“Star Spangled Kyrangle: Winter Star Lore”

Community event with the Astrophyics Group at the University of Exeter
Digby, Exeter
from 6:30pm GMT on 13 November 2018

The two events of the Star Spangled Kyrangle were opportunities to bring people together, and encourage them to be attentive to their place, surroundings and nature. The night sky holds many myths and stories in its depths. It has spoken to humanity since our earliest times. Over millennia we have probed the heavens, seeking wisdom and weaving patterns. Generations of navigators have used the kindly guidance of the stars to find their way on land and sea. The Greeks, Egyptians, Persians, and many other ancient civilisations have sought to explain the movements of the planets and enigmatic wandering comets. Still today, scientists are fascinated and humbled by the mysteries of space. We too can step outside and look up, and gaze at the beauty of the night sky, and wonder.

…assuming the weather is kind. Never work with children, animals, or weather! On the first Star Spangled Kyrangle in August, it was indeed kind. The November event was a bit more problematic. The Monday brought hail and gusting winds, but thankfully Tuesday was finer, and we took the opportunity.

It was still a little cloudy. Although there were plenty of gaps in the lower cloud and we could see the skies, there was also a thin layer of high cloud that obscured all but the brightest heavenly bodies.

Mars was bright and easy to pick out. We had a telescope trained on its disc much of the evening. We could also see the Summer Triangle, a pattern of three stars of similar brightness in three different constellations, that has been used in recent centuries for navigation: Deneb in Cygnus, Vega in Lyra and Altair in Aquila.

Each different culture finds its own patterns in the sky. These constellations are what we see in the west, but other cultures see other constellations. And we can find our own patterns too. Claire brought some prints of the negative sky, and Royal Astronomical Society pencils, so we could make our own constellations.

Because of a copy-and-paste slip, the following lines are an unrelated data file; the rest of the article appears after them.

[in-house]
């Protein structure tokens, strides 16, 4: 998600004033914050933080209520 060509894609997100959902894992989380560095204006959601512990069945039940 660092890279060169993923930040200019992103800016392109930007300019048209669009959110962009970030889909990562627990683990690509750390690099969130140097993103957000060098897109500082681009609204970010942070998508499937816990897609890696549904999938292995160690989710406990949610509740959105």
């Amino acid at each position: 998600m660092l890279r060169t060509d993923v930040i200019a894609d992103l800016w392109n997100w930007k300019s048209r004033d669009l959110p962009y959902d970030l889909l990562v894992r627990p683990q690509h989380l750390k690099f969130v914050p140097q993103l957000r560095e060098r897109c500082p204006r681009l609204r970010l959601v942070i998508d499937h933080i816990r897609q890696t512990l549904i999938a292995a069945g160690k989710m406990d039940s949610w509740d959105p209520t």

Those who came to watch the Perseids shooting stars will know that these are meteoroids when floating through space, meteors when they are in the atmosphere and meteorites when they hit the ground. Dr Claire Davies, researcher in Exeter University’s Astrophysics Group, brought the University’s tiny billion year old meteorite, and another larger 45,000 years old one that we could hold. Meteorites are heavy. I took my laptop showing my animation of NASA meteorite landing data that show just how many meteorites there have been, and some images from Astrophysics showing what they look like under an electron microscope.

And then there was mulled apple juice (sadly not from Isaac Newton’s orchard), Milky Ways (of course), a portable planetarium, holographic postcards, and a 3D print of Comet 67P/Churyumov–Gerasimenko, the target of the Rosetta probe and Philae lander. Comets are odd.

Another big thank you to our stars Dr Claire and colleagues.

Nature bonus: A fox

Other than on your own doorstep, where else can you watch stars?

The Norman Lockyer Observatory in Sidmouth is very active. Dartmoor Skies runs events using a mini mobile observatory (it was partly inspired by looking for shooting stars during the Perseid meteor shower).

And Exeter has caught the star-spangled bug. Watch out for more events in Belmont and Polsloe Parks over the coming months.

For anyone who is thinking of organising a similar event, you can find more specific information on the Working with Gold website.

Keep looking up!!

Acknowledgements

Exeter UniversityDr Claire Davies and her colleagues from the University of Exeter Astrophysics department, of course!

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